Museum Day in Barcelona!
Today was a museum day in Barcelona and the crowds were already out this morning when we left the hotel on foot soon after breakfast. It can be brutally hot in Spain, but although humid, there was a slight breeze for much of the day.
The Museo Historia has an interesting approach to taking you on a journey through history. You begin by descending in a glass elevator to the bottom floor where you step out 2,000 years ago in Roman times, As we walked through the excavations of an ancient town, we saw foundations of homes, a winery, fish drying plant, and even a laundry, One display case had small wine vessels and a ceramic object which I always see in Roman museums, but never knew what it was. It turns out that Roman doors were made of wood and did not survive over time, but their ceramic doorknobs did.
Another display showed old maps with trade routes from Rurope. I love old maps. Dome from the 1600's showed a distorted Sout America looking bigger than Africa and most were missing Australia or parts of the western United States. Maps of course were much more precise in their detail of Europe and Asia.
Lunch was at the Maritime Museum. It has the best preserved shipyard in the Mediteranean. The cafe set in a courtyard had an amazing deal. For 10 euros or $14, we had a three course meal with gazpacho, fish, raspberry mouse, and your choice of a drink. Beside our table was a pool with fish and turtles. Parents could not keep children at their seats because they were so busy investigating and calling out, "Mira, Mira!" (look look!). One father snatched a turtle out of the water for his daughter, but as soon as he put it down, it dove right in the pool.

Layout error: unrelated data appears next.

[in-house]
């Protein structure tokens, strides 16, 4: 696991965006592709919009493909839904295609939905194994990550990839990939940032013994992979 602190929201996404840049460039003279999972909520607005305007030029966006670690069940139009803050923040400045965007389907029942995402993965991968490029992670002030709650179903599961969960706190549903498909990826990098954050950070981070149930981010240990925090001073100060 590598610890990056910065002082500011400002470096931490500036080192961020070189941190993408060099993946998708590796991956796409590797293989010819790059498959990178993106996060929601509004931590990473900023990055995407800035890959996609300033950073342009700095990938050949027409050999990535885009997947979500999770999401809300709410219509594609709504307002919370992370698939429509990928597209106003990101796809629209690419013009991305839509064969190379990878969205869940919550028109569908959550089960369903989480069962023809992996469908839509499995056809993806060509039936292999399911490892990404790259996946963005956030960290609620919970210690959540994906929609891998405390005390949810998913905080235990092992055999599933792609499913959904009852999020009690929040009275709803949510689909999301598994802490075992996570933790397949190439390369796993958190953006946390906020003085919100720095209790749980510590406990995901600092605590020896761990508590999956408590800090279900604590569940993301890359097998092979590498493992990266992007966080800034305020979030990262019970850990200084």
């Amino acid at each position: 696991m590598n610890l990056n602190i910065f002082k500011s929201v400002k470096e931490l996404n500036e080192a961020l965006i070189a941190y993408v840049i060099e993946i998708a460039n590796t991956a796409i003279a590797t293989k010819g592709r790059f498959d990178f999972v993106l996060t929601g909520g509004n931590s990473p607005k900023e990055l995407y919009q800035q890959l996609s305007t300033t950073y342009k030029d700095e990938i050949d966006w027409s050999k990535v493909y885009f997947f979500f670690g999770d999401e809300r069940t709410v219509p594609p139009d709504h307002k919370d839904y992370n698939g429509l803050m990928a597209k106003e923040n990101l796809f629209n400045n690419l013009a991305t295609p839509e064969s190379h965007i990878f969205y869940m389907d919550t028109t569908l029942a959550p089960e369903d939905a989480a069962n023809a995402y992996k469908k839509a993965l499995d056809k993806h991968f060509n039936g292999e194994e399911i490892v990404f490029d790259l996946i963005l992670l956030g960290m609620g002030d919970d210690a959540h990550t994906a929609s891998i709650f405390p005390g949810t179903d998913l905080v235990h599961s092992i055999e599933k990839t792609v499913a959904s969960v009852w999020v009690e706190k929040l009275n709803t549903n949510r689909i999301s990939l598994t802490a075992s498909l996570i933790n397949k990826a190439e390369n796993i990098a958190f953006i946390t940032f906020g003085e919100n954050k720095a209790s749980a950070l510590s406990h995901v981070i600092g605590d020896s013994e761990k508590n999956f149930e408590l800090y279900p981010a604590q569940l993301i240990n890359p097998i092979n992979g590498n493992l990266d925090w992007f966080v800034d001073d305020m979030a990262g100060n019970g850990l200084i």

The Museu Nacional D'Art De Catalunya is in the most amazing building and setting. Situatr on top of a hill above the harbor it was once used to open the 1929 international exhibition. Inside we saw an exhibit of Romanesque art from Catalunya. Beginning in the early 20th century, artwork was found in a church in the Pyrenees in Boi. It was a remote village, but the art work was purchased by the museum to prevent it from being sold and dispersed all over Europe. Between the 1920's and late 1970's, the frescoes and artifacts were carefully removed, and preserved and displayed in the museum in exactly the same way they appeared in the churches with the same ambient lighting, Some of the frescoes were primitive type paintings while others were quite elaborate, but they were all very striking, We also saw carved wooden statues on display and many have retained much of their original color.
Walking back down to the city we passed by various levels with cascading waterfalls. We met a man and we all agreed, Barcelona is one of the most amazing cities we have ever seen.